The importance of financial planning for students

Selena McPherson/The NewsSelena McPherson/The News

The staff editorial is the majority opinion of The Murray State News Editorial Board.

Selena McPherson/The News

Selena McPherson/The News

Incoming freshman: these next four, or more, years can make or bankrupt you.

Before you spend your first few weeks here clicking on all the Buzzfeed lists you can find on how to date in college and how to make your dorm room look like the Pinterest corporate office, consider the fact that there are more important things to be researching.

Whether your parents are giving you money each week or you have three jobs to get by, your money is officially your responsibility.

According to FastWeb.com, an online platform offering scholarship, financial aid, college search and career resources, the Department of Education acquired upwards of $101.8 billion from student loan borrowers between 2008 and 2013. Between 2005 and 2013, student loan debt increased by nearly 300 percent.

Those numbers will only go up from there.

So, before you put yourself in a cycle where you live paycheck to paycheck and run out of flex by October, start budgeting now.

There are so many ways to avoid being one of those alarming student debt statistics.

Know what you’re getting into when you click “Accept” on those tempting financial aid offers. There is a big difference between a subsidized and unsubsidized loan: the amount of interest you’ll have to pay on the loans upon graduation.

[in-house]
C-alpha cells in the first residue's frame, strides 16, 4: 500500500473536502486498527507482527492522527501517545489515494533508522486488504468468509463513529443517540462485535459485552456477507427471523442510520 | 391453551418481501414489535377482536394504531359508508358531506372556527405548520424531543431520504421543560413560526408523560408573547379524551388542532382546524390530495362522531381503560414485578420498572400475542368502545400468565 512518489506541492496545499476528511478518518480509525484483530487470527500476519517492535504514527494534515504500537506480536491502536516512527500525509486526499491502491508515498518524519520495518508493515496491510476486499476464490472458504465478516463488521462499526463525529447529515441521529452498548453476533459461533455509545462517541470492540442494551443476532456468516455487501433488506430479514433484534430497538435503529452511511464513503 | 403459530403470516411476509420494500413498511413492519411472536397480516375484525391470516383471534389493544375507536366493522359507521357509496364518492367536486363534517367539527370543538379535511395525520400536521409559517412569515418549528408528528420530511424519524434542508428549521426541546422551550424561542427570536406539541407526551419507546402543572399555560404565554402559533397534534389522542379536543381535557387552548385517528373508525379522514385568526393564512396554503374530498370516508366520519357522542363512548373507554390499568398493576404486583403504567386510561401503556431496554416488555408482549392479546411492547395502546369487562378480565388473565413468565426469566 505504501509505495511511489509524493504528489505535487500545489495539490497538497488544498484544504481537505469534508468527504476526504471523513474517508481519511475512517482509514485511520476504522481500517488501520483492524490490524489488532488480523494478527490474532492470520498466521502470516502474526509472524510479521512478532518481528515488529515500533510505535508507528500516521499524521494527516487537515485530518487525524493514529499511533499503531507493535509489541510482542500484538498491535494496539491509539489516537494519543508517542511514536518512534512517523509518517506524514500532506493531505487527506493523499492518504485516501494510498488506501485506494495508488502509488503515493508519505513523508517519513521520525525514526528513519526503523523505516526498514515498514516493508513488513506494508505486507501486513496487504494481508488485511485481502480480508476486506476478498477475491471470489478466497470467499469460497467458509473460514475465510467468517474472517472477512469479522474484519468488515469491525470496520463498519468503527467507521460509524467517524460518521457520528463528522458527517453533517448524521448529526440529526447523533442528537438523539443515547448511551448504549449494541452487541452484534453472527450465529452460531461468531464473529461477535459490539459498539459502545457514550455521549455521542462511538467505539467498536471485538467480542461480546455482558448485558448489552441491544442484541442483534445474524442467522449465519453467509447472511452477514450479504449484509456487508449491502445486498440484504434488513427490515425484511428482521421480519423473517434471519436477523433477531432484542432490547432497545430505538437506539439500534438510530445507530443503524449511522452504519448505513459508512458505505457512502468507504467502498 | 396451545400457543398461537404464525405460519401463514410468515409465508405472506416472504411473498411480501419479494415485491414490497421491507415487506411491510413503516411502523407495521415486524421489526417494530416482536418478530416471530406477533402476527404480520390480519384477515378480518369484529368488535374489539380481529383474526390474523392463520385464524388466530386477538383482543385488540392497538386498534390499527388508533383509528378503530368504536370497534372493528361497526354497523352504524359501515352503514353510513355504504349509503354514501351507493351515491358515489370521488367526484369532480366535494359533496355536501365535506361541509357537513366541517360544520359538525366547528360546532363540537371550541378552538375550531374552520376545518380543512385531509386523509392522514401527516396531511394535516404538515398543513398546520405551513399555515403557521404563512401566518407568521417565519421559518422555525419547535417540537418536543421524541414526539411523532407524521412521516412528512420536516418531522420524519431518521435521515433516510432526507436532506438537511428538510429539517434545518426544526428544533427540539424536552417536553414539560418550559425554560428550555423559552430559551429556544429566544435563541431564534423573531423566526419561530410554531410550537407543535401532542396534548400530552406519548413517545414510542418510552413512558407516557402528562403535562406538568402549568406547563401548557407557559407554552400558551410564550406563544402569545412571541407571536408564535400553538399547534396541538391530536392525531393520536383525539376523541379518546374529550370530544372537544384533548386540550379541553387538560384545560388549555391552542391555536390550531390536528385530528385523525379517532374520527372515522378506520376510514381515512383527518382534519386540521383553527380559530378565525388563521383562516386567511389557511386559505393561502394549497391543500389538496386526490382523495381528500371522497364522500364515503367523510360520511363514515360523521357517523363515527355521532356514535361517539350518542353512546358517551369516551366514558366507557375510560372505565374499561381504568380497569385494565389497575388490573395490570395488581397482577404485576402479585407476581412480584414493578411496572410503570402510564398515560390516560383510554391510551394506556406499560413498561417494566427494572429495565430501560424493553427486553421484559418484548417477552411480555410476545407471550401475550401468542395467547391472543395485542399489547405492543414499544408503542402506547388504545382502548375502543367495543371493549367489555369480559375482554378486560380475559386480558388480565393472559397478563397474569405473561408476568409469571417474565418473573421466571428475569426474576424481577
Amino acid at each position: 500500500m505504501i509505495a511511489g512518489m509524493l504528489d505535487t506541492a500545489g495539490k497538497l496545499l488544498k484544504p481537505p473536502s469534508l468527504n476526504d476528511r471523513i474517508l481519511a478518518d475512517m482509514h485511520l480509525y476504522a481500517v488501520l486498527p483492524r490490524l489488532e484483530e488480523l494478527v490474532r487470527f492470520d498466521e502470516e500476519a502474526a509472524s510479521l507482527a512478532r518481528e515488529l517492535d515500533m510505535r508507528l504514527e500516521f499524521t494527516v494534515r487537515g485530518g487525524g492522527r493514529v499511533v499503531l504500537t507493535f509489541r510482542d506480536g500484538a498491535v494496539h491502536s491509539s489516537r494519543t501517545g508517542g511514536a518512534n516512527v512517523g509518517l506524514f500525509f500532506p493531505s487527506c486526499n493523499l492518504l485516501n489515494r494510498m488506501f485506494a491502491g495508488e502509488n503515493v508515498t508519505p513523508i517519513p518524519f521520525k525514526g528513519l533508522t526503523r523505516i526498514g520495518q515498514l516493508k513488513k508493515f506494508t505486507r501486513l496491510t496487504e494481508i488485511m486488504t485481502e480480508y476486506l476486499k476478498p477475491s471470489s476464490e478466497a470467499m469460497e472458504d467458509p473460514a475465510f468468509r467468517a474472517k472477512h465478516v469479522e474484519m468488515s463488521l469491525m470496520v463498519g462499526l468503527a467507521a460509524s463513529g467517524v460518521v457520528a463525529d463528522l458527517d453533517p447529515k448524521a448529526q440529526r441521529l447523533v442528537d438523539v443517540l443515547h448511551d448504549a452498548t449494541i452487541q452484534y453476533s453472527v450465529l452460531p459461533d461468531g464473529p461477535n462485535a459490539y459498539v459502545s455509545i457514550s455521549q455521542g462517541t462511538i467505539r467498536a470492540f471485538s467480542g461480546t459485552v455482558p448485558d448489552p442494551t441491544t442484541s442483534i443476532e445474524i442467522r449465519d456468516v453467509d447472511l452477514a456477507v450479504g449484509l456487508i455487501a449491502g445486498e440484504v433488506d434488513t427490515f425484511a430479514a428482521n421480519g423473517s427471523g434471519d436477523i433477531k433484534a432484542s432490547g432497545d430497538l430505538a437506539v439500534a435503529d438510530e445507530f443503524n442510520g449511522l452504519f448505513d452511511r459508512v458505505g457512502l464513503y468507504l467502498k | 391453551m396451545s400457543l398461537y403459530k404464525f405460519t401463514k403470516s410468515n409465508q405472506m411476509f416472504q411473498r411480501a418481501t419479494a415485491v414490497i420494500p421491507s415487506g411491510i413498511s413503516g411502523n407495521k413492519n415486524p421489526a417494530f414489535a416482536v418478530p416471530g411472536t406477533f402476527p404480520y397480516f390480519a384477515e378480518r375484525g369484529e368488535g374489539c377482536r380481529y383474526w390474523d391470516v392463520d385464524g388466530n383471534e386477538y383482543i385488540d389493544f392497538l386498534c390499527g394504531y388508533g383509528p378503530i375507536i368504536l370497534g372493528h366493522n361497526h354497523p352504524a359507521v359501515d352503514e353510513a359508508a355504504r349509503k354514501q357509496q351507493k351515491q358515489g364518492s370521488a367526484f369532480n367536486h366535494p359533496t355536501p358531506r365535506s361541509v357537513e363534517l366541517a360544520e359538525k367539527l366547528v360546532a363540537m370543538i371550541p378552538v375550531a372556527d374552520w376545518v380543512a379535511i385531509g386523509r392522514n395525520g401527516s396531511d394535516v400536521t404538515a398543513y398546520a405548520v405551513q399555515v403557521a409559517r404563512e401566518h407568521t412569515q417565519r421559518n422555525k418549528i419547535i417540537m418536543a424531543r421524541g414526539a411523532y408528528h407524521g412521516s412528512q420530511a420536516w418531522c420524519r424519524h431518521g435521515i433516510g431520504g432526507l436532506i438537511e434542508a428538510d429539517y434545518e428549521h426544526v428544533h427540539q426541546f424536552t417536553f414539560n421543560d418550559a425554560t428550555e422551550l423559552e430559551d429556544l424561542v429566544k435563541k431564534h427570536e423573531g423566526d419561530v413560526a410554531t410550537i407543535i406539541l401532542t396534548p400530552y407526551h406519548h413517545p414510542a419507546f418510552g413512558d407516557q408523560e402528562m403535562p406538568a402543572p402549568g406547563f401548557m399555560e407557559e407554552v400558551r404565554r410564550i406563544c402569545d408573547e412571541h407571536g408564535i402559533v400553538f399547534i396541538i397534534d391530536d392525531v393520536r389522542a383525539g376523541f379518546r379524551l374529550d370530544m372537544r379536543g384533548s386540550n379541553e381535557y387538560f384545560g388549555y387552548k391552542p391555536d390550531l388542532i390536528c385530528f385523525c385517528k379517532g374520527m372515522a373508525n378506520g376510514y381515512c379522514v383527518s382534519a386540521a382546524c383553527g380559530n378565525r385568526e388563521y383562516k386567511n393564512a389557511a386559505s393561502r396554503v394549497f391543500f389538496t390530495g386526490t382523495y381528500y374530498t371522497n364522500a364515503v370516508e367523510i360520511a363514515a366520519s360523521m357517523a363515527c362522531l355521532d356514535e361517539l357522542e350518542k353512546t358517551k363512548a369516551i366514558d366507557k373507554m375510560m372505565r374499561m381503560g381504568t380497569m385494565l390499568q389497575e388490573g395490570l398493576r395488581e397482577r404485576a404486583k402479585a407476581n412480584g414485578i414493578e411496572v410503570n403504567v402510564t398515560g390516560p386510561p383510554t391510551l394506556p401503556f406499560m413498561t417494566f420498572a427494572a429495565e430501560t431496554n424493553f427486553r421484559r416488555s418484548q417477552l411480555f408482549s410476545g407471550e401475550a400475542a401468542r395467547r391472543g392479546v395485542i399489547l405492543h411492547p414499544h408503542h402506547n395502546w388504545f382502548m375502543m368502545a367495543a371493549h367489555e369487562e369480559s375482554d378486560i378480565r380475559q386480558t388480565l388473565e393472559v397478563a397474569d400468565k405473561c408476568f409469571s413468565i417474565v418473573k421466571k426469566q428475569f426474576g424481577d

According to Edvisors.com, subsidized loans have periods of authorized deferment, allowing the government to pay interest on your loans while you’re in school or experiencing times of economic hardship. Unsubsidized loans place the entire responsibility of interest payments in the borrower’s hands.

To avoid shackling yourself to student loan payments, try to get most of your higher education paid for by scholarships and grants.

You don’t have to have a 4.8 GPA and 600 hours of volunteer service to have your education paid for, without interest.

You can apply for scholarships with qualifications ranging from being left-handed to having red hair. Apply for as many as you can find.

FastWeb, Unigo and Scholarships.com are just a few of the options available. Murray State also offers resources year-round for students – it’s time consuming, but wouldn’t you rather fill out a bunch of applications than file for bankruptcy?

Start now.

Be realistic about your budget – know the difference between your needs and wants.

When setting the dollar amount for your income, set it low. When setting the dollar amount for potential expenses, set it high. It may seem counterproductive, but your savings account will thank you.

Take your student ID with you everywhere you go. Aside from getting you into the residential colleges and paying for your on-campus meals, it will get you discounts at a surprising number of stores and restaurants in Murray.

Stash those coupon books being handed out on campus somewhere easily accessible. Shop at Dollar Tree, Dollar General and consignment stores.

Put the $8 you were about to spend on a fast food bedtime snack back in your wallet. Save the $45 you were thinking about spending on a monogrammed crop top for later. If the barista says, “Venti mocha frap with two shots of espresso,” before you have a chance to speak, rethink your flex spending decisions.

College might very well be the best four years of your life. However, how you manage your money during that time will determine how good or bad the years after graduation will be.